Dibrov, whose company has already raised $600 million, and whose value is estimated at $3.5 billion, sought to explain how entrepreneurs choose the right investors: “Ultimately, the idea doesn’t matter, what matters is the team. The chemistry between the people who establish the company and how hard they are willing to work, and in addition to that – proper guidance from the funds and the investors.
It’s good to have a board of directors that is always supportive, and not only there on the good days. A board that brings value, customer relations, and strategy. At Armis, we had the privilege of selecting our partners, not based on their reputations, but one’s we wanted a ten-year collaborative journey with”.
“Two main things have changed in Israel,” added Frishman, who, as part of his role, provides legal support to both high-tech companies and investors. “Israeli technology entrepreneurs have become more attuned to the market. A decade ago, they would first build the product, and then check if it has a match in the market. Today, the Israeli ecosystem allows access to the market. Furthermore, top professionals across various sectors, beyond just high-tech, like sales or marketing, have forged connections with Israel. In recent years, when the big money came, the supportive guidance around caused a very big jump”.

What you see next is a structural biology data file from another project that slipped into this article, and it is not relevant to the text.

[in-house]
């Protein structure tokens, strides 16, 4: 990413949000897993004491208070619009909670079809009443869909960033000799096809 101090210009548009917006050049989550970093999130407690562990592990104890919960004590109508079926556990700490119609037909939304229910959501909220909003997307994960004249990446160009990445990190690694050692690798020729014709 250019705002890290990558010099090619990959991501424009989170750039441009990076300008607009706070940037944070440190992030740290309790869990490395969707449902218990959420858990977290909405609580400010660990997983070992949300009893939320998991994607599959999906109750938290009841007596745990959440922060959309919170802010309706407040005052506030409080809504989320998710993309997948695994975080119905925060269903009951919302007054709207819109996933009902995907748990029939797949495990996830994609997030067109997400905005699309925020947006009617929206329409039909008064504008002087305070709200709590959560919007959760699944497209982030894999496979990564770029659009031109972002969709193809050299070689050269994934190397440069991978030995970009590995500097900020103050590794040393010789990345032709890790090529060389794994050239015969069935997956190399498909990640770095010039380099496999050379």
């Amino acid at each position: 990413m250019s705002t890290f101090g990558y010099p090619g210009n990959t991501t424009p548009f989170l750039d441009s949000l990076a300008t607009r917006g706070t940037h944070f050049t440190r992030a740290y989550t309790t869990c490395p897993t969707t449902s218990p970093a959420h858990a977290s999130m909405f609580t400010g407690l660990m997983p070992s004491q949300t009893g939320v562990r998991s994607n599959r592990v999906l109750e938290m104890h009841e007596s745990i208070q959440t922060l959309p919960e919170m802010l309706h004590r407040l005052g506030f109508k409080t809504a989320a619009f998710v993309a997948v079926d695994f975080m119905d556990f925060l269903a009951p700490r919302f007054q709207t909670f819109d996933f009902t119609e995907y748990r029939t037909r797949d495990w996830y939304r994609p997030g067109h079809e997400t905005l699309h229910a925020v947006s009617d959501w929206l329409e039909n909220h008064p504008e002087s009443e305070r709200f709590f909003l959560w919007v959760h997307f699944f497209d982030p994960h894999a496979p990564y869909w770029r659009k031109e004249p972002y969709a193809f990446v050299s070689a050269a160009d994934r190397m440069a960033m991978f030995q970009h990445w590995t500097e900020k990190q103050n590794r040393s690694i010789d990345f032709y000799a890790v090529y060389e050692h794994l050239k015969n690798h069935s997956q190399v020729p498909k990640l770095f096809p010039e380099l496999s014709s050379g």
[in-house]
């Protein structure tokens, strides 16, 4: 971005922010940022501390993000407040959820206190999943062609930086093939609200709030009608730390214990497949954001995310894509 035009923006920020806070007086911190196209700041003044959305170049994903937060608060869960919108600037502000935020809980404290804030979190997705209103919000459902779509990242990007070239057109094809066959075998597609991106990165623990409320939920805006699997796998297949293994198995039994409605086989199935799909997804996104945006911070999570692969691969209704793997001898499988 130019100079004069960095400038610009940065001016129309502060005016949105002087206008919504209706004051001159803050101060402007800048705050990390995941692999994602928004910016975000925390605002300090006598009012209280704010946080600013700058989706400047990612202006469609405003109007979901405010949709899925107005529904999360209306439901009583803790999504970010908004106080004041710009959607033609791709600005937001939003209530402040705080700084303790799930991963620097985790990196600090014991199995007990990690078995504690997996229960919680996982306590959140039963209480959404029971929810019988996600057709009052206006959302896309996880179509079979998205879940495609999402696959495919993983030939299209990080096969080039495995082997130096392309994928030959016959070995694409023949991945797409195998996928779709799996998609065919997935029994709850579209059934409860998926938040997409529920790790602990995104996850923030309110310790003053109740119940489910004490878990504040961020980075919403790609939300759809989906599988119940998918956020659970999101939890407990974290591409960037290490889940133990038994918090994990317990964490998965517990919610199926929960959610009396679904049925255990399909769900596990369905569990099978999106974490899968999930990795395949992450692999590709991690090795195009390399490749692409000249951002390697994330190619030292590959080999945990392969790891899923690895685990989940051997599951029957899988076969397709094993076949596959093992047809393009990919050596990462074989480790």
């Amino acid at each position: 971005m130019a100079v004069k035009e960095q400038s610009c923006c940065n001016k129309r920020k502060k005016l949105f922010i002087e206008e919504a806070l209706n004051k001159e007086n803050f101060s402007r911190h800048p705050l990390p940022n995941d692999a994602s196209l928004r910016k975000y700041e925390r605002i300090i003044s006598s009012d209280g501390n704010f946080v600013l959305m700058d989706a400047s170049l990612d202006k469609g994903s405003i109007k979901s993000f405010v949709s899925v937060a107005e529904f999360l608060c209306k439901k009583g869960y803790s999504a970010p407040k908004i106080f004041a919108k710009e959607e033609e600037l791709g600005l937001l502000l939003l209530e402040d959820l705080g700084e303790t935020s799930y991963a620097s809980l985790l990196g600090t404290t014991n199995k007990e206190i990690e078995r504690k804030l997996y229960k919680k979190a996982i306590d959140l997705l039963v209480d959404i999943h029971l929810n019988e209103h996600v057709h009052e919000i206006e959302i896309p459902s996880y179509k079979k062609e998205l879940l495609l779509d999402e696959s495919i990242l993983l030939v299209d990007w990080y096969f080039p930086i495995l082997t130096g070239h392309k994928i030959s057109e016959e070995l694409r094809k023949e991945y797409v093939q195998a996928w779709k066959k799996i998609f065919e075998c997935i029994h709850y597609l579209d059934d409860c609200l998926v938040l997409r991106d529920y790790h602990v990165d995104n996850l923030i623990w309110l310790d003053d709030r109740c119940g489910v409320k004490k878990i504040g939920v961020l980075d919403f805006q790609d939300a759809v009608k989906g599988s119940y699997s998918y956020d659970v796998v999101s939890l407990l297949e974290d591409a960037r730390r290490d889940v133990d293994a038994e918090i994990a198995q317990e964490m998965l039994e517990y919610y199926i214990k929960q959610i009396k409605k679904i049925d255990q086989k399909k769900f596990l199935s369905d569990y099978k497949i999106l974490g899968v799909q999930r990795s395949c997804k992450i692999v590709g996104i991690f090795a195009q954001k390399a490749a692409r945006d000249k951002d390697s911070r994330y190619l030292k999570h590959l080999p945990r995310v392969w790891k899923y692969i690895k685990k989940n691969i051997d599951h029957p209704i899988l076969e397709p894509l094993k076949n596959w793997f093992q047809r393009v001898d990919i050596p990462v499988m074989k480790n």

What is your vision for the future of this field, and where are we headed?
Frishman: “This depends on the nature of the companies. The larger corporations, the ones that have attracted significant capital in recent years, will sustain themselves. They possess the ability to maintain growth. The growth may not be the same, because things in the global market will change – but they have the resources to grow. Part of what companies will have to do is all kinds of moves in order to justify their value.
We are going to a surge in Israeli companies that will acquire other Israeli companies. It will not happen immediately because everyone is in a state of waiting, and wants to see where the market goes. In the past, Israeli companies would expand and subsequently get acquired, and now part of their growth does not only occur organically but also by buying other companies”.